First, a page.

Why Should I Care For Those Around Me?
Religion that God our Father accepts as pure and faultless is this: to look after orphans and widows in their distress and to keep oneself from being polluted by the world. James 1:27
It was late at night as my taxi made its way from the airport in San Jose, Costa Rica to the small hotel where I was staying. I was hungry, and after I checked in I made my way to a nearby restaurant. As I walked the short distance, I noticed that the streets were filled with youth, say, from ages 7 to 13 or 14. They were dirty and poorly dressed, and they seemed to be milling around with nowhere to go. Naturally, I was a bit uncomfortable.
“Who are all those kids on the street?” I asked, and by the look I received, I quickly realized this was not a question I should have asked. “They are street kids,” was the curt reply.
In most major cities of the world there are thousands of children without homes or parents. Some have been abandoned by their parents, some are orphans, and a few have chosen that way of life rather than live with the discipline of an established care facility.
Of all those whom God has compassion and care for, there are two groups which seemingly head the list: widows and orphans. And often the Bible mentions them at the same time. What do the two have in common? Plenty! Both have been left in the world by someone who loved them. Both are enjoined by sorrow, and both are victims who often suffer extreme hardships.
Long ago the psalmist wrote that God would be a father to the fatherless, and a defender of widows. While it is true that God’s heart is touched by the plight of widows and orphans, it is also clear that He works through people and that He expects us to help provide for those who are in need–something most would prefer not to face.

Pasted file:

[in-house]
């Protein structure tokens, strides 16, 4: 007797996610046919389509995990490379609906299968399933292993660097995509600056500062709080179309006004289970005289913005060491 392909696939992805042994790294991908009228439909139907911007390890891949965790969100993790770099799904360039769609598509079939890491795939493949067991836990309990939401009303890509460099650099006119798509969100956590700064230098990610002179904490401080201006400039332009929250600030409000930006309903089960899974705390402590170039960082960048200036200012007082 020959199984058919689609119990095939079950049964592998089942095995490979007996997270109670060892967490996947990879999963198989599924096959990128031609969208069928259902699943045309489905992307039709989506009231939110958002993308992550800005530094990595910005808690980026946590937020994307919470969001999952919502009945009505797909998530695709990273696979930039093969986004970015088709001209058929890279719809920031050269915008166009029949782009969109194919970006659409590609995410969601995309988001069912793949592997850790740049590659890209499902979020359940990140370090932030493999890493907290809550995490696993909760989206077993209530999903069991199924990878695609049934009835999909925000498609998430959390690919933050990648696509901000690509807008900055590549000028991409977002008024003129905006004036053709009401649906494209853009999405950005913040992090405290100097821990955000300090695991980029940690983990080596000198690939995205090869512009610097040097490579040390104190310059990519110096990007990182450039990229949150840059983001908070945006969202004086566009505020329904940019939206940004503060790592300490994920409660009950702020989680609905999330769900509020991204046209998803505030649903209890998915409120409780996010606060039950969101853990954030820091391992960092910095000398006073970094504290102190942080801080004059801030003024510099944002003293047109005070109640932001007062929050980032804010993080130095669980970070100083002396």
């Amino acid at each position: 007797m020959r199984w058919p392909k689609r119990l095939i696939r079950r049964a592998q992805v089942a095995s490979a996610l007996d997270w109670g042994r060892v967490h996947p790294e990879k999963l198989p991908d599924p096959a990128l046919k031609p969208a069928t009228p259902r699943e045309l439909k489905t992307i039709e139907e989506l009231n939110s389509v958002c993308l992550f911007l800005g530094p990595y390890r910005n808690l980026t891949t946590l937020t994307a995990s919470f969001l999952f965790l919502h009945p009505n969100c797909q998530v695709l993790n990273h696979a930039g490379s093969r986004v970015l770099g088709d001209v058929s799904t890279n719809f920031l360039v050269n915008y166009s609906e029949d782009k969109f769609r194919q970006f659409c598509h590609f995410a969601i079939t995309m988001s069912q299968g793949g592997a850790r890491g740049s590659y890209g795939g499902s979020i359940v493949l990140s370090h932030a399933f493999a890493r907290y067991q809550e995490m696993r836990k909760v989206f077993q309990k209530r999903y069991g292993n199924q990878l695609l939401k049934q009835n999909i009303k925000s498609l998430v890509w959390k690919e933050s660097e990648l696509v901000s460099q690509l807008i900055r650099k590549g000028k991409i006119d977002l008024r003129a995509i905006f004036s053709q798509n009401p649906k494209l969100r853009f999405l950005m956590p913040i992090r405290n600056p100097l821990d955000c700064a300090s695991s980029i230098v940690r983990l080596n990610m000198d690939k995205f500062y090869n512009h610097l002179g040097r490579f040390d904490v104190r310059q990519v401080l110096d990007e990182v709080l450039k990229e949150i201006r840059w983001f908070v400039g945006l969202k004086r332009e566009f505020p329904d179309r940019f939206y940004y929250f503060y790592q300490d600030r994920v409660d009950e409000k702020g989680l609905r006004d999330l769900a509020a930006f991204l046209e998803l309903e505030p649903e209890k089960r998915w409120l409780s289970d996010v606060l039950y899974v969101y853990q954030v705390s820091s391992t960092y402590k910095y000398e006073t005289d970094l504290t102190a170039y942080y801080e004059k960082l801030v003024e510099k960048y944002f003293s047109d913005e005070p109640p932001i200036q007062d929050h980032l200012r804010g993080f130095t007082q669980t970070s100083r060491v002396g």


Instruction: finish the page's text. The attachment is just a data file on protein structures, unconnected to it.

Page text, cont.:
Perhaps nothing more clearly demonstrates the baseness of human nature than the greed of those who take advantage of widows and orphans. Even Job, long ago, described how wealthy men took advantage of widows. He described greedy men, saying, “Even the donkeys of the poor and fatherless are taken. Poor widows must surrender the little they have as a pledge to get a loan” (Job 24:3, LB).
Under the law of Moses, widows and orphans were given protection, at least legally. Deuteronomy 24:17 says, “Justice must be given to migrants and orphans and you must never accept a widow’s garment in pledge of her debt.”(LB)
In the New Testament Paul instructed that widows who were older women and had no family to care for them were to be provided for by the church (1 Timothy 5:1-16). Apparently regular financial help was made available so they could maintain their dignity and live without begging.
Today we have government programs, at least we have them in many parts of the world, but have we, as a group of believers, ignored the plight of those who are widows and orphans? To bring home the issue, may I ask what your church does for widows or those who have no parents? Not much, in all probability.
Was Paul’s concern only that they be kept off the street and not be forced into begging or prostitution as is sometimes the plight of homeless women? Or was Paul also thinking of a support system, of loving care as part of the family of God?
Is it strange, really, that the pain of widows and the pain of orphans run parallel to each other? It shouldn’t be. Families are the driveshaft of society, and that is well and good. Yet when we exclude those who don’t quite fit into the mold of our families, it is a tragedy which not only reflects on our character but besmirches the mandate of the Father whom we serve. Widows and orphans are very much with us. They belong to the Lord, and they should belong to us, too.
Resource reading: James 1:19-27.